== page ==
Organizers of the event say their main aim was to fight prejudice and discrimination against the disabled children.
Hamid Ruhani, the head of the educational center, which is run by a nongovernmental organization, told RFE/RL's Radio Free Afghanistan that their center gives equal opportunities to all children.
"Children shouldn't suffer by thinking, 'I'm blind, so I'm incapable' or 'I'm deaf, so I'm helpless,'" Ruhani said. "In this show blind children and other disabled children proved to other people that 'We are capable people, and there is no difference between the disabled and able-bodied. All of us are the same, and we are capable of doing things.'"
Nazir, a 12-year-old blind boy, took part in the show. His task was to identify small objects put into his hands. He said he was satisfied with his own performance.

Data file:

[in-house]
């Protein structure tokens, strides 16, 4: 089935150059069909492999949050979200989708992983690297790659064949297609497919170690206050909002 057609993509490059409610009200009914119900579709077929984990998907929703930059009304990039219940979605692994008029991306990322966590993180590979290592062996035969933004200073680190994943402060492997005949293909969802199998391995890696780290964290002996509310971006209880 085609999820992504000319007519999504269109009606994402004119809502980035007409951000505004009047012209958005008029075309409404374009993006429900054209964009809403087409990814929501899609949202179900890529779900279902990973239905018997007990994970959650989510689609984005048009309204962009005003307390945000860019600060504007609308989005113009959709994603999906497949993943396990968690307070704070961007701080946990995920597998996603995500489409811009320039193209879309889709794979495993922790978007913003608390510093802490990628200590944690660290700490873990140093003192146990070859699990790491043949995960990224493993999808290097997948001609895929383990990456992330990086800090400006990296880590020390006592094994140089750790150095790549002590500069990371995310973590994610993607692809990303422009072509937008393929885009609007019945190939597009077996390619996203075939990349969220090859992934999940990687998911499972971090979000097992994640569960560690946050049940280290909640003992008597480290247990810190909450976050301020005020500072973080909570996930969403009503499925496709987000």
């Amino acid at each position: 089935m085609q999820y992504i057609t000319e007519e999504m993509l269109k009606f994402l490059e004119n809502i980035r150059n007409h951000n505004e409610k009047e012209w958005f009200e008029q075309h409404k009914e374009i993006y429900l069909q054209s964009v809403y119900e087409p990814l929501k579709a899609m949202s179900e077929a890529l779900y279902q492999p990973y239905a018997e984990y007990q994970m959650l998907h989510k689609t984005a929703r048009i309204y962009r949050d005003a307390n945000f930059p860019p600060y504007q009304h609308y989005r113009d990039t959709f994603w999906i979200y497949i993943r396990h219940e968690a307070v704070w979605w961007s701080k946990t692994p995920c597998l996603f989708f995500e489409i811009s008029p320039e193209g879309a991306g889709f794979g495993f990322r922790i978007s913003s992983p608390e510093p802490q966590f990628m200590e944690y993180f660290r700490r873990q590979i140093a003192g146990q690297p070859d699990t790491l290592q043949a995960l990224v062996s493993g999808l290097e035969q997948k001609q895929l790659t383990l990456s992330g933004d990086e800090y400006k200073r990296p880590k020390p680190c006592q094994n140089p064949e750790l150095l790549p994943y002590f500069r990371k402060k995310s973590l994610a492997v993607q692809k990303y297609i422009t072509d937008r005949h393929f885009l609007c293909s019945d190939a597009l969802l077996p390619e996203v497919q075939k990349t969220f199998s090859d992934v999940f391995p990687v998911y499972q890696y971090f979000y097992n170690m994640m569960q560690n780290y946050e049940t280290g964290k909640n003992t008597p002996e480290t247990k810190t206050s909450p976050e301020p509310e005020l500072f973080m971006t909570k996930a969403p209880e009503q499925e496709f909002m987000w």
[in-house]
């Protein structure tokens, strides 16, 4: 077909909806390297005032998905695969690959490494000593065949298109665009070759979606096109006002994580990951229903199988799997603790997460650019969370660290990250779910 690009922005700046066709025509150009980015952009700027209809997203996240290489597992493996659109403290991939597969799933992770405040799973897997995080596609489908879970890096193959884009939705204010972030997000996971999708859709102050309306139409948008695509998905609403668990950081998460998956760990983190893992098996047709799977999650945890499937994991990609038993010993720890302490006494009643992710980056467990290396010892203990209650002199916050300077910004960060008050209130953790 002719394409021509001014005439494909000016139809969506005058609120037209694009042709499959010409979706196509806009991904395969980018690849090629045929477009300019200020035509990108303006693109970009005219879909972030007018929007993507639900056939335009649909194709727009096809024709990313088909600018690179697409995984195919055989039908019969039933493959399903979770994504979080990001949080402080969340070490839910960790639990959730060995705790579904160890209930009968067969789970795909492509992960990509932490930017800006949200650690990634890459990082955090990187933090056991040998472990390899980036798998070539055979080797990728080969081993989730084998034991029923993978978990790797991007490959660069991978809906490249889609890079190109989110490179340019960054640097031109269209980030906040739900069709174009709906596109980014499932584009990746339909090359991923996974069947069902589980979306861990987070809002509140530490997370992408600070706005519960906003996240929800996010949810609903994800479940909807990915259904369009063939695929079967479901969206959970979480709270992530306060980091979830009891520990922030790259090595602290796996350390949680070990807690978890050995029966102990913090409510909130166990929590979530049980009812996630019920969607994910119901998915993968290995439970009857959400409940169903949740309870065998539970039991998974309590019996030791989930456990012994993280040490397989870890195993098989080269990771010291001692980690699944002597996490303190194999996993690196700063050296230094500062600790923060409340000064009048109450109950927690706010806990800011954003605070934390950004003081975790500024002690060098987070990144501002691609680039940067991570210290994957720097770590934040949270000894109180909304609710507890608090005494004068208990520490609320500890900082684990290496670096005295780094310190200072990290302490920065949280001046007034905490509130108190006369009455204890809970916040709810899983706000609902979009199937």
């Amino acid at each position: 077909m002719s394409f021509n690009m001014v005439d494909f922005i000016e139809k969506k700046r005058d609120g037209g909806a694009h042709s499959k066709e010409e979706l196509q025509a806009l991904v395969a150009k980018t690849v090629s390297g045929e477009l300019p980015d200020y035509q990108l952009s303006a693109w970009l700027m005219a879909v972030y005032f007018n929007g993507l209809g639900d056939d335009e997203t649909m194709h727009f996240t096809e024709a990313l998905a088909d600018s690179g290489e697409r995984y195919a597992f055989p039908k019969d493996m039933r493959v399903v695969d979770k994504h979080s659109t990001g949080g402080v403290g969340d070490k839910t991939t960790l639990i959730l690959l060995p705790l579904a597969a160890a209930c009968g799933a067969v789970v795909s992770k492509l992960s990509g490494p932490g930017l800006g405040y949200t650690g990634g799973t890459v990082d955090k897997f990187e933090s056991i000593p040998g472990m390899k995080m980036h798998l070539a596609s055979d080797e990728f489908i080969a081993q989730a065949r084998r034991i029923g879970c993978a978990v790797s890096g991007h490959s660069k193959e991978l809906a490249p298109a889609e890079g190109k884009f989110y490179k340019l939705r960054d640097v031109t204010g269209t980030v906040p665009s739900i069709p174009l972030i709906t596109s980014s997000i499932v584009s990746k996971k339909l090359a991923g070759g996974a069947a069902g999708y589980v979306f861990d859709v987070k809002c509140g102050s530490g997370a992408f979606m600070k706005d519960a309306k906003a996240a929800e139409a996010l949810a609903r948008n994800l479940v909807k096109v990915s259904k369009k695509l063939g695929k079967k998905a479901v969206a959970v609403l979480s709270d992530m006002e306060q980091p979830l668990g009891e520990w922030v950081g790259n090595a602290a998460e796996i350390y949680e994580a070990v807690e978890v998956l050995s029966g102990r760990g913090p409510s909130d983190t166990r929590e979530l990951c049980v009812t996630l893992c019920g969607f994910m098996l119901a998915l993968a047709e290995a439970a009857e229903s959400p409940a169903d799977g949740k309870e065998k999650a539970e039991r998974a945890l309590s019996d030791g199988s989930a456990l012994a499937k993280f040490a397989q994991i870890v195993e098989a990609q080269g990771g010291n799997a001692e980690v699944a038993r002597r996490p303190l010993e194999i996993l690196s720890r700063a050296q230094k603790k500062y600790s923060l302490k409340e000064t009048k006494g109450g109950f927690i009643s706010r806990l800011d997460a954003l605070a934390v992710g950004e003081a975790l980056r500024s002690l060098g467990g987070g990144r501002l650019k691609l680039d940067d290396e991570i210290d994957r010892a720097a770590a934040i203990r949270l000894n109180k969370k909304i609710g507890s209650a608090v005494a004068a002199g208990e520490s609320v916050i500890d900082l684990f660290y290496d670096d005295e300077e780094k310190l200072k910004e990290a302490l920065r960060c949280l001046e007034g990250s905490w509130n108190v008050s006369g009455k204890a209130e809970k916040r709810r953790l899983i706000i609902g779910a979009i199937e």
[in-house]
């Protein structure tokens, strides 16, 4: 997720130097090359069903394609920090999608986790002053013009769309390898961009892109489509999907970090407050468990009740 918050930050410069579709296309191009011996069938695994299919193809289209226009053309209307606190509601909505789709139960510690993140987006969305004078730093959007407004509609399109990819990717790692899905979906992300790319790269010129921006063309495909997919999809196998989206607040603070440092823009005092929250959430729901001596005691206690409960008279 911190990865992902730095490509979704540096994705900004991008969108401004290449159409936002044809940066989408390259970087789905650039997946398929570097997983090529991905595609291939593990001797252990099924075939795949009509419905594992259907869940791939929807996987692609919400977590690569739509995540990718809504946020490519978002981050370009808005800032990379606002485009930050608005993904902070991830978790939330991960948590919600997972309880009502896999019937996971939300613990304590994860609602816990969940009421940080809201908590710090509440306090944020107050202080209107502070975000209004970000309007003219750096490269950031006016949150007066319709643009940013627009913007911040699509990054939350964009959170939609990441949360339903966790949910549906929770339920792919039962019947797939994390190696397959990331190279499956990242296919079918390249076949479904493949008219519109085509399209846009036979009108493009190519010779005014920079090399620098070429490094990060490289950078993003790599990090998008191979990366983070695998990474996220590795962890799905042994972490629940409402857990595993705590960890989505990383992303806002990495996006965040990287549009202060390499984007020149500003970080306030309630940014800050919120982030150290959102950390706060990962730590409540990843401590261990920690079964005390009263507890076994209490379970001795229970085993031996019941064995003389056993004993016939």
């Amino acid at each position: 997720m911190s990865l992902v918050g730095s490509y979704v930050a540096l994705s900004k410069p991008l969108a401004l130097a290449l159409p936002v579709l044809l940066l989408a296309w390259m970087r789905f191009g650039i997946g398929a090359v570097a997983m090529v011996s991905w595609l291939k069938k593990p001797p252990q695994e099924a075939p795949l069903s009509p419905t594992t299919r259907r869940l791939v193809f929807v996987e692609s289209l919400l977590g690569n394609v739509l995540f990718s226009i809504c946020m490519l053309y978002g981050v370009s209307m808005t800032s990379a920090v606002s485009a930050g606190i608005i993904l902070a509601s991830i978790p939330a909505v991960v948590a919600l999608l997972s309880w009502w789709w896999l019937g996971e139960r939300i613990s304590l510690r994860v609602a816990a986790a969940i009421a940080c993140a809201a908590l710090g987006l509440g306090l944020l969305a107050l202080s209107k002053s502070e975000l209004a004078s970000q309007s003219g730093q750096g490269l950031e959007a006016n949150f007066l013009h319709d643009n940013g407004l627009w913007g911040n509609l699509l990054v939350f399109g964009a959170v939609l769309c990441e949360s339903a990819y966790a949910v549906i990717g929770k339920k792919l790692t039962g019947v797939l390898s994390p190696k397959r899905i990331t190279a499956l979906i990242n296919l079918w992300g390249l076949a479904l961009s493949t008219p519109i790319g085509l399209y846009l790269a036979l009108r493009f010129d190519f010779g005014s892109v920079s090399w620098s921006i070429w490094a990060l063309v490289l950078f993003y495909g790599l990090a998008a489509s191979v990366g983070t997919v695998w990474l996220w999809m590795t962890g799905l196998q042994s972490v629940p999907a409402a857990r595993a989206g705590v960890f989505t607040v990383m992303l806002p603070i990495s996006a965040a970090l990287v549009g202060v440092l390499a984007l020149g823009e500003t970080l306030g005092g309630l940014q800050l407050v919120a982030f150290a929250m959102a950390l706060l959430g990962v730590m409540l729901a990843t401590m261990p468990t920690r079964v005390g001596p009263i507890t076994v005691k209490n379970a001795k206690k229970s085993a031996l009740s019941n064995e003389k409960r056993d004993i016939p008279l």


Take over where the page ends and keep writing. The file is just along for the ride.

"I took part in the show. They would give me things and I would tell them what it was. I identified a toilet-paper roll and a hair brush."
At the end of the program a group of children wearing Afghan national costumes performed several happy songs.
The children were seemingly in high spirits and enjoying the show.
Thousands of Afghan children have been disabled by land mines and disease during decades of war and poverty in the country.
But the special education center in Kabul is one of very few such organizations for disabled children in Afghanistan, and it is far from being able to provide assistance to all the disabled children in need.